Lehman College, CUNY

Professional Development Practice: Conceptualizing ePortfolio


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Conceptualizing ePortfolios is an early, introductory ePortfolio experience for faculty in schools just starting an ePortfolio journey. This series was extremely successful for us initially and we would recommend it as professional development for programs just getting started.

  • To highlight the role of ePortfolios to enhance student learning
  • To have faculty participate in learning (as a student) and to evaluate if/how/when to develop ePortfolio into new teaching practices

Goals and Focus:

The goal of this professional development was to introduce faculty to ePortfolios and the multidimensional ways it can support teaching and learning. The checklist of topics (posted in the Framework section below) were covered at various points during the six (6) workshops. Faculty were asked to submit a project proposal, timeline and curriculum analysis because the workshop series was designed with the intention that faculty would implement ePortfolios in a course or program.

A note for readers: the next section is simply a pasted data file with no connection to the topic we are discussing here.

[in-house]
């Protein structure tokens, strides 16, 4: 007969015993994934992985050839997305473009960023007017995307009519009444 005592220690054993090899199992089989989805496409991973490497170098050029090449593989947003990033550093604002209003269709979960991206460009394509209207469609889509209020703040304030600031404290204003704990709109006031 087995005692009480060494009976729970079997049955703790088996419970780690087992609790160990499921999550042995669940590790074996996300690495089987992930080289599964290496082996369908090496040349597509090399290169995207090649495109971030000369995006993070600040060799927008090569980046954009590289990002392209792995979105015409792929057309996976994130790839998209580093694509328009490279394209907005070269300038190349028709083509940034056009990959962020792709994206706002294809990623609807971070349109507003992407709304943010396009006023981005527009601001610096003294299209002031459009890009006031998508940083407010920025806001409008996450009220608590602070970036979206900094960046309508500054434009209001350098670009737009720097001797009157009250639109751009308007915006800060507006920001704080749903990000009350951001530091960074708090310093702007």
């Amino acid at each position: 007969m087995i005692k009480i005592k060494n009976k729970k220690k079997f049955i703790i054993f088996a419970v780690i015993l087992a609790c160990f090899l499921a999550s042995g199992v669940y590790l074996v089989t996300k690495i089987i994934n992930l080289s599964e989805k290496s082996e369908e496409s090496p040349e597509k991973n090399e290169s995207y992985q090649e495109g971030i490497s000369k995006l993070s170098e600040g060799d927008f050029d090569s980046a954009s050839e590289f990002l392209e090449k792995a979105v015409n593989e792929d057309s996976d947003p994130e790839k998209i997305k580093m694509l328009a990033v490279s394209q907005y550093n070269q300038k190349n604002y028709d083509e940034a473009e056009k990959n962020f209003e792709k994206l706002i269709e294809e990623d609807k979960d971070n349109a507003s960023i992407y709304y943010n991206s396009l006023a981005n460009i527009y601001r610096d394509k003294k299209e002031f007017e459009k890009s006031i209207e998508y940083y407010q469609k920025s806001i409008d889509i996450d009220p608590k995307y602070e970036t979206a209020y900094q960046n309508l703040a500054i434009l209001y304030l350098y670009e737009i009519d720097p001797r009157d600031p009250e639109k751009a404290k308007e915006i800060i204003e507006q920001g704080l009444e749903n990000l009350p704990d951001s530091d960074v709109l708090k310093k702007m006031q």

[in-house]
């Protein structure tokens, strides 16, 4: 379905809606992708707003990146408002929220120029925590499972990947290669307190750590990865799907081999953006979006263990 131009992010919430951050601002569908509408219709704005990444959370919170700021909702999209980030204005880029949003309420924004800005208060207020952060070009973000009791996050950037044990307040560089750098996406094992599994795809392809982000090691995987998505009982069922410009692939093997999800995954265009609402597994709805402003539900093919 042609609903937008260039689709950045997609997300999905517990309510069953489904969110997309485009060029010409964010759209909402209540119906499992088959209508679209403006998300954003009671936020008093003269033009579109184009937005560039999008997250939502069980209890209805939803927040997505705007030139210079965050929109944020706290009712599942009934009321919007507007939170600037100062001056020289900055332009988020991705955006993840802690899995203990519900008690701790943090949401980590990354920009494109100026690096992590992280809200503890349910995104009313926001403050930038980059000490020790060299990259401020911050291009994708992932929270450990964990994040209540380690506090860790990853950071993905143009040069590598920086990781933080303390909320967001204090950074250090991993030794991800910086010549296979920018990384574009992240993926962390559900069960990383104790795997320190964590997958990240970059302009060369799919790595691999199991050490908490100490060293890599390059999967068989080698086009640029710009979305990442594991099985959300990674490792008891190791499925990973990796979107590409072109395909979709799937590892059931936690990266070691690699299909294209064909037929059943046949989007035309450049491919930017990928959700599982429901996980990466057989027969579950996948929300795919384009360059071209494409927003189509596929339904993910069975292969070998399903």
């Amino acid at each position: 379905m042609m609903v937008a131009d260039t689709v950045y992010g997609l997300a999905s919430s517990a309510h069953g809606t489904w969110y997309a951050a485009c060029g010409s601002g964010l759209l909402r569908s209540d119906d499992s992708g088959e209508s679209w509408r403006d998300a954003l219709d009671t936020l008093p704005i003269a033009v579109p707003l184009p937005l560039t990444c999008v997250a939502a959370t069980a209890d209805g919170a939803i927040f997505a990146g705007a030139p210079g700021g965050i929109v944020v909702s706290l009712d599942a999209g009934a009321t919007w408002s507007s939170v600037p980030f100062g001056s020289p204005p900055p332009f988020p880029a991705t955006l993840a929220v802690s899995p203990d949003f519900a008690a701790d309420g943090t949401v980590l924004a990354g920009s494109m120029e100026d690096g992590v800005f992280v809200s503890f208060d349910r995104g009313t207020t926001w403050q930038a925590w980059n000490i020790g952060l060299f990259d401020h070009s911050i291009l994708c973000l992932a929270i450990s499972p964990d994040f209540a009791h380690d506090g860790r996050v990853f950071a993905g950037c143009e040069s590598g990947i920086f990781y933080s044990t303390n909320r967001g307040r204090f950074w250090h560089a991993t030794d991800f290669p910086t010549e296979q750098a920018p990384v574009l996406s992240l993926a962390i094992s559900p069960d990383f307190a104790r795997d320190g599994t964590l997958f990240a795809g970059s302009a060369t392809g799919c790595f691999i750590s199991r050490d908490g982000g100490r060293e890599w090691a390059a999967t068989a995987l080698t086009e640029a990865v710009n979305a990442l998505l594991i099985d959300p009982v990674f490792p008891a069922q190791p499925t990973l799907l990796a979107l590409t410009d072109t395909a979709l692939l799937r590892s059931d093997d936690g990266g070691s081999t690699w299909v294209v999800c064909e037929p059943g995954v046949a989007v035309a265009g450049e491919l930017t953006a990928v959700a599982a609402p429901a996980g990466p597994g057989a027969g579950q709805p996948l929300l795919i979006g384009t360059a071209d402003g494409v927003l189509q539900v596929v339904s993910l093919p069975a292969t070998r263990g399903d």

Type of Professional Development

A professional development culture was established. A specific time of the week was carved out when all educational technology professional development opportunities would take place.  This enabled faculty and departments to make decisions about teaching time, student supervision hours, etc. so that it would not conflict with professional development time, enabling a maximum amount of participation.

Six 2-hour ePortfolio hands-on, technology and pedagogy workshop sessions were designed.  If faculty wanted to begin an ePortfolio pilot project in a course or program, they were required to participate in the series. Faculty created their own ePortfolios in the ePortfolio platform using a template designed for faculty. There were no stipends or budget. The Educational Technology Coordinator organized and developed the workshop series and faculty interest (voluntary) drove the work.


The concepts of inquiry, reflection and integration were woven into the professional development workshop series. The ePortfolio Faculty Group covered the following topics during the workshops.

  1. Project:
    1. Description of Project